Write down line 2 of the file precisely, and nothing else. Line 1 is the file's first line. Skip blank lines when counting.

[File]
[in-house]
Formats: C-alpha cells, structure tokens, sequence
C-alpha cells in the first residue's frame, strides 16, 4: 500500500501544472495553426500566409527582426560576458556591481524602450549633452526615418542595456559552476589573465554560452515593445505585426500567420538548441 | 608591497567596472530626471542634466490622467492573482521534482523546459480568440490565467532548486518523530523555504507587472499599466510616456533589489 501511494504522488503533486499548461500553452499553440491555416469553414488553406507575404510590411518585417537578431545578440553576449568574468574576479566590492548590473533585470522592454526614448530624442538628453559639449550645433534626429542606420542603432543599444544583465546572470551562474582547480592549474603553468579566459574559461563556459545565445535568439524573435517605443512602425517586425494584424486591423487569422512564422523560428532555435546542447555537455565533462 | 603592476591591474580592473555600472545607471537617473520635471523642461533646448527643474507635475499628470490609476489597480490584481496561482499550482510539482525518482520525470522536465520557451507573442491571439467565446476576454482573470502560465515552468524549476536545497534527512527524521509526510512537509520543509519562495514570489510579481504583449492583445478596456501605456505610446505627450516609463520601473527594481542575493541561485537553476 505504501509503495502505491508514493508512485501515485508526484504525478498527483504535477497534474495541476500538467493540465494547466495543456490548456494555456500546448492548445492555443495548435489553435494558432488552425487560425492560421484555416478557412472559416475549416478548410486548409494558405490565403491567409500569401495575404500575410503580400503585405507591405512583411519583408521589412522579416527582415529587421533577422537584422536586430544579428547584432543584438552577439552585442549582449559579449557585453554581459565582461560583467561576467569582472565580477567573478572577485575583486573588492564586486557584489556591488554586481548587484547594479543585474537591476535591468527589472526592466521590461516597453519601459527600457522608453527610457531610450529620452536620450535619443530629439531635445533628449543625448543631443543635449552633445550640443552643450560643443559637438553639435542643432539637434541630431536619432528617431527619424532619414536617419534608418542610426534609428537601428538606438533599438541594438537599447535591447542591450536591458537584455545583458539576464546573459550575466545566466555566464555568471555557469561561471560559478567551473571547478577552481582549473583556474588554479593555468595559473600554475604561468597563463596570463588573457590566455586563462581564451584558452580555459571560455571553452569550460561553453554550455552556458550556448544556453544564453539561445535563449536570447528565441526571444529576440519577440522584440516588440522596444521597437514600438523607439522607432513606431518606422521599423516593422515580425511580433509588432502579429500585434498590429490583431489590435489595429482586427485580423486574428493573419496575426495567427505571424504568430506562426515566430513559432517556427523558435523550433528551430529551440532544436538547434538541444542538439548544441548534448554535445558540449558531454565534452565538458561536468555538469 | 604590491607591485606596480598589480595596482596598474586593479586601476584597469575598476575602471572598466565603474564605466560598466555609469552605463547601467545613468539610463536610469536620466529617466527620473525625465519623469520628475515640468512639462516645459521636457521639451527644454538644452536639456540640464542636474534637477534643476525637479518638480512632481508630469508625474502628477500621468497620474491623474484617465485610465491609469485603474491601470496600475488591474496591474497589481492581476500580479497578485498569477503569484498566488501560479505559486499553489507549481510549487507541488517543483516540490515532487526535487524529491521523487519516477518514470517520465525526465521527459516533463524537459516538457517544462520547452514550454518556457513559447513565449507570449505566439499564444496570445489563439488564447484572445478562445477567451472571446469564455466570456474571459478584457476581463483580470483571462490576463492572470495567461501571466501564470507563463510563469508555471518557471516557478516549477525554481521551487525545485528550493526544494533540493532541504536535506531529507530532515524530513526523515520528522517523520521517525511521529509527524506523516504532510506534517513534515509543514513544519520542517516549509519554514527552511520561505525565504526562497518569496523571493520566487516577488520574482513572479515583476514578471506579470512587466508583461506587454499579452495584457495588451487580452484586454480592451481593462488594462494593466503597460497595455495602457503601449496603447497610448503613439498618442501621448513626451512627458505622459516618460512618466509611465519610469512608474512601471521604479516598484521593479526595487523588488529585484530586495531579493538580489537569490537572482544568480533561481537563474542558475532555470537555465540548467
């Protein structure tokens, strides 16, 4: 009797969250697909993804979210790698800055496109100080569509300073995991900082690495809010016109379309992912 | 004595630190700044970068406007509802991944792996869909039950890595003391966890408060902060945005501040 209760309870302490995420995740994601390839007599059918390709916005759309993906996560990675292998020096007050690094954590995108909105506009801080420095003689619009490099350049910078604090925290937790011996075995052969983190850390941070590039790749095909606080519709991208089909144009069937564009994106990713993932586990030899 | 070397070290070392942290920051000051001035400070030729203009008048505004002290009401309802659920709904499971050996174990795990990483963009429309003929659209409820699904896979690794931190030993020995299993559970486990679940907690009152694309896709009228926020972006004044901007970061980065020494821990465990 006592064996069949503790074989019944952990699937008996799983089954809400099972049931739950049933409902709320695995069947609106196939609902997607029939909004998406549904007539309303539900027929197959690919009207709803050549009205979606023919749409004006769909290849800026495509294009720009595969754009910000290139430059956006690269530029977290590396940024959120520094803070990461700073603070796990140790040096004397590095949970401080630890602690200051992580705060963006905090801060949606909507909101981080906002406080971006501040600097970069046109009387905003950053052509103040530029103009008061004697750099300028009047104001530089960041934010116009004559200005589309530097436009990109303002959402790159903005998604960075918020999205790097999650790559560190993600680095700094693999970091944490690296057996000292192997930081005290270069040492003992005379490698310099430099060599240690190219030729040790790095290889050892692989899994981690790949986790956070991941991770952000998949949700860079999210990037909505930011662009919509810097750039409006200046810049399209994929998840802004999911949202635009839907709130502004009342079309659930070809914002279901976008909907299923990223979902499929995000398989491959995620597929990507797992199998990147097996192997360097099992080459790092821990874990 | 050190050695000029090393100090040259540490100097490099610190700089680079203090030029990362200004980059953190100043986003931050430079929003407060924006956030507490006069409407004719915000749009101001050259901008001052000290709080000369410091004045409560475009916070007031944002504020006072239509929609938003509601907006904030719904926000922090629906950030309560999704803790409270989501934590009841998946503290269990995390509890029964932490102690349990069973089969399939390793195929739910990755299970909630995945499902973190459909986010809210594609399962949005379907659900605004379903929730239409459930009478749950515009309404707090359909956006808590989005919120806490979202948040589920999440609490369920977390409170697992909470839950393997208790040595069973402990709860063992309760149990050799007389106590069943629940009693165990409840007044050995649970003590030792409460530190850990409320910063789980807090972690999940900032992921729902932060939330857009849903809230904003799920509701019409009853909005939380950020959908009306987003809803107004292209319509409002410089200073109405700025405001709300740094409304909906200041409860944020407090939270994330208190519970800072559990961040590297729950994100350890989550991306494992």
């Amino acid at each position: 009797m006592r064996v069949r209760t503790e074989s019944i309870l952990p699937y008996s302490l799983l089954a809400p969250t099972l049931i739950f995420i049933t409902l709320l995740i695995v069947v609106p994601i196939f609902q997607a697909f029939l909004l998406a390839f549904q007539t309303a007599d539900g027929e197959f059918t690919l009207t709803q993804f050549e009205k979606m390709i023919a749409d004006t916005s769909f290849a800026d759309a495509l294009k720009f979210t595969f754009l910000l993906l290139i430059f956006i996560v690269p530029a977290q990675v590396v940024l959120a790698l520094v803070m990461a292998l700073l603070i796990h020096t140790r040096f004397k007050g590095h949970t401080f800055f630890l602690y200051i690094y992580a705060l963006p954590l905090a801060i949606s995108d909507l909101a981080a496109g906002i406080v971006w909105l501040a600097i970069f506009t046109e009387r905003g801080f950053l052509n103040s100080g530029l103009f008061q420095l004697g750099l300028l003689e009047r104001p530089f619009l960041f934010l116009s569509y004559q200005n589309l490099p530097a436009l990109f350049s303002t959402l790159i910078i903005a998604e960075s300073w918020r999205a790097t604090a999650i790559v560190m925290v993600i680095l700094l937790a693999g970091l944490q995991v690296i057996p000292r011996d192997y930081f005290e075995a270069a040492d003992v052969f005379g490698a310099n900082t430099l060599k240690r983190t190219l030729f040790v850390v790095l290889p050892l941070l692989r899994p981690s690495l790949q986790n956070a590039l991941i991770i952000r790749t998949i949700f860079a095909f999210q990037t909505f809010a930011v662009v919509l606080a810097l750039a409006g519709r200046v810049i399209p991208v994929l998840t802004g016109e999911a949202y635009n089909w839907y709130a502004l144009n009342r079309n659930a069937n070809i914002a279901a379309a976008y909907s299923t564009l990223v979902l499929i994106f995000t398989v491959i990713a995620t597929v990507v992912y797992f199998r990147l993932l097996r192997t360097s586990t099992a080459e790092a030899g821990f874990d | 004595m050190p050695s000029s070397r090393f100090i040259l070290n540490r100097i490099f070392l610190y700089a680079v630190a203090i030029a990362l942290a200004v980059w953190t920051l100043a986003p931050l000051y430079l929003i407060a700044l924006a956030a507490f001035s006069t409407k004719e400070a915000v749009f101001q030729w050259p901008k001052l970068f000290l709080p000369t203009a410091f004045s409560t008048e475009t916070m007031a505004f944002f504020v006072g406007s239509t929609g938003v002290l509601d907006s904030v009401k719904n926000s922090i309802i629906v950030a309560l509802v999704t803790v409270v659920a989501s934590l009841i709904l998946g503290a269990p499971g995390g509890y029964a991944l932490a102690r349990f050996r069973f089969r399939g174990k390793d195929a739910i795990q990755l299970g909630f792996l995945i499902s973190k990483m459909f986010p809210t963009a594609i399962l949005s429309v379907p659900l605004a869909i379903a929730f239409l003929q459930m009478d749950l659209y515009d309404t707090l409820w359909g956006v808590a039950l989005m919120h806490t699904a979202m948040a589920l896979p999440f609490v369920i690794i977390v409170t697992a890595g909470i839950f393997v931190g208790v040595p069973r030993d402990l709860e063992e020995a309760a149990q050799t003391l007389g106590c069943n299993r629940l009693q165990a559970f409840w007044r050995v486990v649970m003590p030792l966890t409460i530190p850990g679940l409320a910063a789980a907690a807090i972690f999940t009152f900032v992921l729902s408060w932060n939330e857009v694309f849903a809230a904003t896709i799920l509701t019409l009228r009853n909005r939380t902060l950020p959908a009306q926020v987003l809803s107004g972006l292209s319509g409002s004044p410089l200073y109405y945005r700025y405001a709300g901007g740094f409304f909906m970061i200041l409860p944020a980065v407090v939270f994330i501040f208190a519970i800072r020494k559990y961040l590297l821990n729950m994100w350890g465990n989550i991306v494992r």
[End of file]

Formats: C-alpha cells, structure tokens, sequence